Michael Anguiano

Graduation Date: May, 2001

Degree: B.A. in Wildlife Biology

Faculty Mentor: Eva Horne, Ph.D.

Research: "Efficiency of Movement and Speed with Reduced Tail Length in the Slender Glass Lizard (Ophisaurus attenuatus)"

Post-Baccalaureate Degrees: M.S. in Ecology from San Diego State University (2008)

Currently: Working as a biologist for Technology Associates International Corporation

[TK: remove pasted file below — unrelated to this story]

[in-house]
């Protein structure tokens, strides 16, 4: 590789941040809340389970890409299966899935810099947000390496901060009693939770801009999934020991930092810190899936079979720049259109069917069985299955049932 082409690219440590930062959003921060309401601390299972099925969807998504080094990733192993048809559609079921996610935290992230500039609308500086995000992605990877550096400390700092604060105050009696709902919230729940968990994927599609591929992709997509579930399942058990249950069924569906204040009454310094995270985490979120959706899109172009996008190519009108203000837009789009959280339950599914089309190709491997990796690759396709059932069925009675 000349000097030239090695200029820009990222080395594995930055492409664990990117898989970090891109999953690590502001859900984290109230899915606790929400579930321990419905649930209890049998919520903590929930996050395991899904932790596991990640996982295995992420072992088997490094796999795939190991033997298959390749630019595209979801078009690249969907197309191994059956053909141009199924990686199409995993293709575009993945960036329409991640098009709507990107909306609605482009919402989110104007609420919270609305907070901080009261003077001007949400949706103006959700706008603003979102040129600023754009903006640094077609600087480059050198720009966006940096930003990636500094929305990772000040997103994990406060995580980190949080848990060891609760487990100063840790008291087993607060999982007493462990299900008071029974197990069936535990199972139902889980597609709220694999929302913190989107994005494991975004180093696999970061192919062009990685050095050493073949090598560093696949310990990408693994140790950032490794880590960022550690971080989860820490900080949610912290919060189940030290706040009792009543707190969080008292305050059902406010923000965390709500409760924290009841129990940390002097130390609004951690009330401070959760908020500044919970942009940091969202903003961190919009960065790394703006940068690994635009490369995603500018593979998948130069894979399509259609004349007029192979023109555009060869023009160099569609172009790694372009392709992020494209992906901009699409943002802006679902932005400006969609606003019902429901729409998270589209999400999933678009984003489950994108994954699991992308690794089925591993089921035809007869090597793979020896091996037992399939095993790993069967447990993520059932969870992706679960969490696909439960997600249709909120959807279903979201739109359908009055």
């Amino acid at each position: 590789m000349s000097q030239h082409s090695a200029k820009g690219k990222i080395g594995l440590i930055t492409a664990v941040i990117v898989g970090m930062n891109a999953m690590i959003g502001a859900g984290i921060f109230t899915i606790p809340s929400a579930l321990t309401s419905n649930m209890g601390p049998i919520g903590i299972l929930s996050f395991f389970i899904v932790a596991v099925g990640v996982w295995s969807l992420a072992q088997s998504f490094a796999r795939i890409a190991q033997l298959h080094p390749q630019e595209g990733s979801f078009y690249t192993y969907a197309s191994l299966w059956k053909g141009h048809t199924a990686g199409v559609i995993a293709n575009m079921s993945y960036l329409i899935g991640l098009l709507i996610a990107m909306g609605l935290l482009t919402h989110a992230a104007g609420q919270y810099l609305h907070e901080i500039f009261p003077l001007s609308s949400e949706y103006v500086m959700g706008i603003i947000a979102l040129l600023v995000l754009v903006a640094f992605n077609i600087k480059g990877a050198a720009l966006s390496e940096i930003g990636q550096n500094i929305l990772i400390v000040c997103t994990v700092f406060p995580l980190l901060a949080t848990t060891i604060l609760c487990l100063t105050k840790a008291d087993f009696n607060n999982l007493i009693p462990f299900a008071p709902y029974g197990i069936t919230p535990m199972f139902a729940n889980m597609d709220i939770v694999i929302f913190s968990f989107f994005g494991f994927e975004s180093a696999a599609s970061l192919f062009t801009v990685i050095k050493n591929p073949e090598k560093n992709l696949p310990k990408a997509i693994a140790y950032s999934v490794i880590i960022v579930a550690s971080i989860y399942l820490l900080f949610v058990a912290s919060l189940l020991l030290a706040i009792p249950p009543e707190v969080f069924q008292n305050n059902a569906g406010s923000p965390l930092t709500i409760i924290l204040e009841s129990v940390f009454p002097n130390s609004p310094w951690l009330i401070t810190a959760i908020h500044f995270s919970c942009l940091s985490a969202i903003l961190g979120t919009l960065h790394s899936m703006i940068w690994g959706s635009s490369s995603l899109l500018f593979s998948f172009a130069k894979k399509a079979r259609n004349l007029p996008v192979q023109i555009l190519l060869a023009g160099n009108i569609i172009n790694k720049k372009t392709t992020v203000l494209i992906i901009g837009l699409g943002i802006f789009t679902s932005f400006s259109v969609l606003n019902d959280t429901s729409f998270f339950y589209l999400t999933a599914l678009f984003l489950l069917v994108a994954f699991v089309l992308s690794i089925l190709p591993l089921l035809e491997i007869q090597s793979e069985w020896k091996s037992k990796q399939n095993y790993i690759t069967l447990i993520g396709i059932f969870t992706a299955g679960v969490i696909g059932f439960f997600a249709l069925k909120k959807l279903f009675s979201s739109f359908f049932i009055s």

Michael says: Since arriving at SDSU in January 2004, I have worked diligently to develop a thesis project focused on habitat fragmentation, microhabitat use, and movement patterns of snakes. As a consequence of the urban development in San Diego the habitat is being divided up into isolated fragments. My thesis will study the effects fragmentation has on snake communities and on the foraging ecology of the California Kingsnake (Lampropeltis getula). The study consists of four landscape treatments; unfragmented ecological reserves, the urbanized edge of these reserves, large habitat fragments and small habitat fragments. I hypothesize habitat fragmentation and urbanization, because it limits the amount of available habitat and because it allows higher rates of raptor predation, negatively impacts the overall snake community and alters the behavior of kingsnakes as they attempt to avoid avian predators. (August, 2004)